Anyone who loves cooking deserves to have fine tools to assist them in creating their mouth-watering masterpieces. Despite innovations in kitchen gadgets, largely unchanged since the evolution of mankind, there’s one tool which still wins first place: the kitchen knife. Not just any, chefs the world over say the best are Japanese kitchen knives.
A chef’s knife-set is their lifeblood; one for every occasion or that good all-rounder, never out of reach. Perhaps it’s their impressive, ornate detailing or centuries-old trusted design, but the best Japanese kitchen knives fit perfect in the hand; balances like an extension of you, works effortlessly. With such popularity came a hefty price tag. Fortunately, nowadays popularity spawns a competitive market.
What qualities to look for
- Material: Japanese kitchen knives traditionally feature a quality wooden handle. But paramount is its toughness, the blade should be a high-grade steel and, for extra strength, be full tang: one solid piece.
- Sharpness: a good blade (edge) should be sharp out of the box, but ease of sharpening and how long it stays sharp are vital factors.
- Balance: too heavy at the handle or not enough weight on the blade can make or break a knife’s effectiveness. You want a sword not a spade.
- Origin: it’s the methods used by traditional Japanese blacksmiths which makes the knives so world-renowned for their superiority. Various regions in Japan are famed for producing high-quality pieces, such as Sakai, home to the famous samurai sword.
- Purpose: do you want a go-to or do you need something that will cut through bone? Santokus are good multi-purpose knives, Gyutos are perfect for cutting meat, and the Nakiris make easy work of chopping vegetables, which the name translates to.
Here’s our top 5 Japanese kitchen knife reviews
Below are the best Japanese chef knives available today:
Made from a full tang carbon stainless steel blade, the 8-inch Zelite Infinity is a work of art. Dubbed the “Samurai Sword for the kitchen” by its new owners, it bears all the hallmarks which give Japanese knives their reputation. Its excellent blade and crafted handle make it a pleasure and a breeze to use, its higher price tag reflects its high-quality and there’s no lack of enthusiasm for it. It wouldn’t look out of place in a display cabinet and it won’t ever fail to wow. Of course, its value plays out best in the kitchen. Razor-sharp, perfect balance. This is why professional chefs swear by them.
Winner of the 2015 Red Dot Design Award, and guaranteed for two years, this Swiss-made chef’s nice features an impressive ornate etching of the Swiss Alps on its stainless steel blade. A good all-rounder, especially for its low price. Customers all agree that it sits nice in the hand and is extremely sharp; if it had a better handle it would be near-perfect, but then it would probably cost triple. Definitely one of the best value.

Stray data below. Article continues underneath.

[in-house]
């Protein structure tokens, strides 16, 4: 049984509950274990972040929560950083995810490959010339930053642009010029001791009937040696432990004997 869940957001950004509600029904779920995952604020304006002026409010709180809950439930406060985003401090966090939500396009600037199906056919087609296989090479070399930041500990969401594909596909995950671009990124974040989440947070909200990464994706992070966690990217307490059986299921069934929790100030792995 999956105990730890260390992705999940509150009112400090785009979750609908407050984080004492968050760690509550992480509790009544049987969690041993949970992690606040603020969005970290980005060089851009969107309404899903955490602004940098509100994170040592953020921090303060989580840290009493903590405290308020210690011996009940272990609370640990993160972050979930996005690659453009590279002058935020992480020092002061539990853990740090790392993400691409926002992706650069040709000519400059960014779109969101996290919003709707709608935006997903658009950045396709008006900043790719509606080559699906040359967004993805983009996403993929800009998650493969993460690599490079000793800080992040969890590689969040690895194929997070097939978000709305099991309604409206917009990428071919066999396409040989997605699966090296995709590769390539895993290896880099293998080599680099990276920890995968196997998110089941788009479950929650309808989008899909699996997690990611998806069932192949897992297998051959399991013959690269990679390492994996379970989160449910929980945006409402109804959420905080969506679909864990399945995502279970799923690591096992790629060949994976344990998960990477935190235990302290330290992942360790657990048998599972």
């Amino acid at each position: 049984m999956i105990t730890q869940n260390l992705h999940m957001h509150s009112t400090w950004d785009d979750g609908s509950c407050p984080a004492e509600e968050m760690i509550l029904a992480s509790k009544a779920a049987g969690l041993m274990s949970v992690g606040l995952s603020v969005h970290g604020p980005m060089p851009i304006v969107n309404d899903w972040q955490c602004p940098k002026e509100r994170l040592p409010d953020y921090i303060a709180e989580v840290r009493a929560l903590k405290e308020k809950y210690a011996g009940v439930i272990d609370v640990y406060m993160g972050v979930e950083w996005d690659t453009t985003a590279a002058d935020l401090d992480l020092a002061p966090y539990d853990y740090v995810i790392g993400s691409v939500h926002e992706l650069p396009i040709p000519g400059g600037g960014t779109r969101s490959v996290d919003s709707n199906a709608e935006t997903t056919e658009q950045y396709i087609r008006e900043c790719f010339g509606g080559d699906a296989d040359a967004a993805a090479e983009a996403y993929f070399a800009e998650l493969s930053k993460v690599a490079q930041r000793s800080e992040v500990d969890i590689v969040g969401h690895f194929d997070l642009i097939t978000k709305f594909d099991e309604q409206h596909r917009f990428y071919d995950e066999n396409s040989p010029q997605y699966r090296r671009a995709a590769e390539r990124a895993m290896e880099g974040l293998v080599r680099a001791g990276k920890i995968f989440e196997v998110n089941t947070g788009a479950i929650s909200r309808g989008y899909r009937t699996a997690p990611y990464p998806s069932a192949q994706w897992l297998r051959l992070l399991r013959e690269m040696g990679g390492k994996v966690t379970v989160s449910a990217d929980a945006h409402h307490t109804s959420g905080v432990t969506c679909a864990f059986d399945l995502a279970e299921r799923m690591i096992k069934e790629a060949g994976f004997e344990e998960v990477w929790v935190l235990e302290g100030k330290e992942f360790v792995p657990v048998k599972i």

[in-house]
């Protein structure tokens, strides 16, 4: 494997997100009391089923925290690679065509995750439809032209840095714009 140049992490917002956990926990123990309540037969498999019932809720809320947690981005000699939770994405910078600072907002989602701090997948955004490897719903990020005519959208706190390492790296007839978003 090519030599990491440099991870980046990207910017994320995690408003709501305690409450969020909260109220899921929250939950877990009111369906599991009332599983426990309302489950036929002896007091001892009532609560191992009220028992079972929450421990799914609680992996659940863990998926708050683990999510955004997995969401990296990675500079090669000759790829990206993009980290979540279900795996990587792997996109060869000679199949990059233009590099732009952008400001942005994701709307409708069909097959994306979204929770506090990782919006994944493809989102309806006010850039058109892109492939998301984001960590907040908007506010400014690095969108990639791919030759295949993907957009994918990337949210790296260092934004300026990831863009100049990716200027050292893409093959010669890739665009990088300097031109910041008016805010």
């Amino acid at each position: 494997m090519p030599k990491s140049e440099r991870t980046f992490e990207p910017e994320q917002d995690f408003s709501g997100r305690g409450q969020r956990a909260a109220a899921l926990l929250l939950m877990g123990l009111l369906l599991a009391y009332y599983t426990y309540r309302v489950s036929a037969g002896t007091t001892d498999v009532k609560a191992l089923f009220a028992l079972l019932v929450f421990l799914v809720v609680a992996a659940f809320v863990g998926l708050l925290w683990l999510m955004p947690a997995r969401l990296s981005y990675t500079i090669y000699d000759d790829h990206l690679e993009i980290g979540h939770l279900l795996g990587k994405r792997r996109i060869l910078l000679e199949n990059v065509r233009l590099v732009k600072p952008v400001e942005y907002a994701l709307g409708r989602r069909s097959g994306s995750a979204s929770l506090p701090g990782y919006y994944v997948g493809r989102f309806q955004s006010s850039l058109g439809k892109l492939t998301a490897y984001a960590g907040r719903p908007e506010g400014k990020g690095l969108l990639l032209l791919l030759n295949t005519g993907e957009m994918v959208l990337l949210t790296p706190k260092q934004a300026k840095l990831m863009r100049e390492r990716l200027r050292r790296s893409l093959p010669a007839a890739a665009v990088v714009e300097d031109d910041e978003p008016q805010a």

Hand crafted from the famed eye-catching Damascus Steel, the VG-10 has a Gyuto 7-Inch blade featuring the intricate detailing typical with a traditional design, just what you expect from “Handmade by skilled sword makers in Japan.” Customers comment how beautifully it balances, and there’s no end of praise for its infallible performance. However, with a higher price tag, you might expect a solid mahogany handle, not laminated. Still, it speaks for itself and remains a favourite amongst amateurs and professionals alike.
Well-known for their razor-sharp blades, SekiRyu’s all-purpose Santoku looks robust, yet is lightweight, as intended by this reputable designer. With a slim stainless steel blade, the solid poplar wood handle balances it well and completes the authentic look. Like many traditional Japanese knives, the wood comes untreated, the only grumble by a few customers. It does lack the trademark patterned detailing you might expect, but its ability to make easy work of its duties more than makes up for it. It doesn’t need to show off by appearance. Excellent value.
For less than £25, with an 18-inch German stainless steel blade, this Santoko knife rates as real value for money. Sharp out of the box and a treat to handle, customers say it’s worth double the price. It lacks the signature ornate detailing seen on more expensive designs, but it still looks like a serious kitchen knife. It would make a great purchase for anyone on a tight budget who wants a professional kitchen knife without spending a fortune.
Thanks to a global market, it’s now possible for everyday people to own an awesome tool that only professional chefs and collectors had access to. Some prefer the more traditional, solid-looking ones, others the ones which show off with their dazzling patterning. But as this review demonstrates, each Japanese kitchen knife is a thing of beauty in its own right. Lack of detailing doesn’t necessarily mean lack of authenticity or ability, nor does a stunning design mean blowing the budget. Which will you choose?